Once again, another great poem. I've been gone for a while due to my sister's wedding (which was on the 16th - maybe I'll post a picture.) Anyway, I know you didn't want to discuss this yet, but we will definitely be praying for your brother and his family. Glad everyone is okay. Ironically, there was almost a disaster at the wedding reception when a candle fell over and burned a hole in a table cloth. Luckily several people saw it happen and were able to douse it with water before it got out of hand. At my own wedding, I burned a hole in my veil. I thought it was funny at the time, but when you think about all the hairspray - yikes!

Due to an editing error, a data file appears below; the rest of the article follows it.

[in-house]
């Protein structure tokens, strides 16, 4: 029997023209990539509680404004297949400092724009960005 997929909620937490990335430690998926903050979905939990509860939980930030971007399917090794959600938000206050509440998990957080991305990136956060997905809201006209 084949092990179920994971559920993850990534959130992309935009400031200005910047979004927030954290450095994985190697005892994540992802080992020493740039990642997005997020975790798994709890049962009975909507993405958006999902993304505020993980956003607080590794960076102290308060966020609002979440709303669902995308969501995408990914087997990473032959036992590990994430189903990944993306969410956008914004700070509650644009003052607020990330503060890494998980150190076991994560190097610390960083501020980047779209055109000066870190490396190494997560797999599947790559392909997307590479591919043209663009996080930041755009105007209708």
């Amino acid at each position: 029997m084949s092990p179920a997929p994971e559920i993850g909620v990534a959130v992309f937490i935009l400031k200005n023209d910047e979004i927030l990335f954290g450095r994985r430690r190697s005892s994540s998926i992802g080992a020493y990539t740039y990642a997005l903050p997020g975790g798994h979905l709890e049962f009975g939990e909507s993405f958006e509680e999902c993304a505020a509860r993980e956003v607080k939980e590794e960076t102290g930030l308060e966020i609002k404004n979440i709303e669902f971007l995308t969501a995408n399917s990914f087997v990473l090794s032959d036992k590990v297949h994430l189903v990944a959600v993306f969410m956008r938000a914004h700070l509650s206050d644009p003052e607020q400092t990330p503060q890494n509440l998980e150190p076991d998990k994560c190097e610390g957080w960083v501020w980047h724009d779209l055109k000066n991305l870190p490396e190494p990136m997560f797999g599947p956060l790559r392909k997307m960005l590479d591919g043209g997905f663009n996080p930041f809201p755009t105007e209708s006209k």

Anyway, sorry to get off the subject of this post and for giving the father of the bride more things to worry about!
Julie in Colorado

21/6/07 11:40 AM  
Blogger Tracie said...

Wonderful WONDERFUL poem.

Know that my family will be praying for you and yours in the coming weeks! Keep us posted if there is anything else we need to pray for. :O) The wedding will be great and Dave will take some great video footage for you no doubt!
In Him..

21/6/07 1:32 PM  
Blogger Donnetta Lee said...

Hello, Tom: I enjoyed this post very much. We do tend to bite of too much, don't we? And then we're surprised by it. As I get older, I'm trying to do less and less of that. Nothing left to prove, I suppose.

Regarding stories about birds--